Dennis has explained the 3rd slash, needed to separate the
host from the
path, but the other two are much more interesting...
It turns out they were a useless and somewhat arbitrary addition to the URL syntax. Tim Berners-Lee, inventor of the World Wide Web and author of many of its standards (including the RFC that Dennis linked to), lamented his usage of the 'double slash' in an interview back in 2009.
The double slash, though a programming convention at the time, turned out to not be really necessary, Mr. Berners-Lee explained. Look at all the paper and trees, he said, that could have been saved if people had not had to write or type out those slashes on paper over the years — not to mention the human labor and time spent typing those two keystrokes countless millions of times in browser address boxes.
So, save for a minor (and uncharacteristic) lapse in foresight some 18 years ago, your file URL could just have easily been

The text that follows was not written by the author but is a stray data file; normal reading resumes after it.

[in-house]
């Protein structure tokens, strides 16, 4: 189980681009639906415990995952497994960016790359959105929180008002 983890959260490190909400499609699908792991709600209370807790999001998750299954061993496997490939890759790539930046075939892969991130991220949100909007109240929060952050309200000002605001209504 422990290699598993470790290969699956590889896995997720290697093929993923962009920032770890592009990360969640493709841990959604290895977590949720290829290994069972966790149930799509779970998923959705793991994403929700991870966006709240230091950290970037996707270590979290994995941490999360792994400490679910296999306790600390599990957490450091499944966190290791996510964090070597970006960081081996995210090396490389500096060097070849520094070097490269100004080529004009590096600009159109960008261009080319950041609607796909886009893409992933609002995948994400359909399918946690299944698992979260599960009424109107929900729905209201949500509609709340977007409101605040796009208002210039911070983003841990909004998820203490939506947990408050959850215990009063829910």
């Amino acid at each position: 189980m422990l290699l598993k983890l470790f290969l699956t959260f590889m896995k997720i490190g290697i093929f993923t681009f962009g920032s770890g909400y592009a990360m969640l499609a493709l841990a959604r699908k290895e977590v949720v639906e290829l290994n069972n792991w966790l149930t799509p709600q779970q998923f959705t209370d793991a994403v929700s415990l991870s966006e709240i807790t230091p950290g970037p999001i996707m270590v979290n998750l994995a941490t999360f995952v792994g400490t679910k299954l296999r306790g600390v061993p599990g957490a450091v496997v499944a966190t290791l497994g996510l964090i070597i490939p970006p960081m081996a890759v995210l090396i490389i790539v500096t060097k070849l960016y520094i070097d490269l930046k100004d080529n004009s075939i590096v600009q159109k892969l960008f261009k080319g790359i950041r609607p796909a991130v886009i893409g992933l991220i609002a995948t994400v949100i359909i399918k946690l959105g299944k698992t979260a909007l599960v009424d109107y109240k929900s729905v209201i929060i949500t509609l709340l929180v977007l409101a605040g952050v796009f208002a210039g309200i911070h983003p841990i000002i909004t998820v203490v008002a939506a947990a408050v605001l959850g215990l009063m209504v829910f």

file:/D:/Desktop/Book.pdf, rather than
There is, to answer your question, no good reason why URLs have 3 slashes.
Update: As @ComFreek points out in the comments, as of 2017, the
file:/D:/... example above is now valid! This is thanks to RFC 8089, which specifically calls out this fix from the previous standard...
According to the definition in [RFC1738], a file URL always started
with the token "file://", followed by an (optionally blank) host name
and a "/". The syntax given in Section 2 makes the entire authority
component, including the double slashes "//", optional.
What a time to be alive.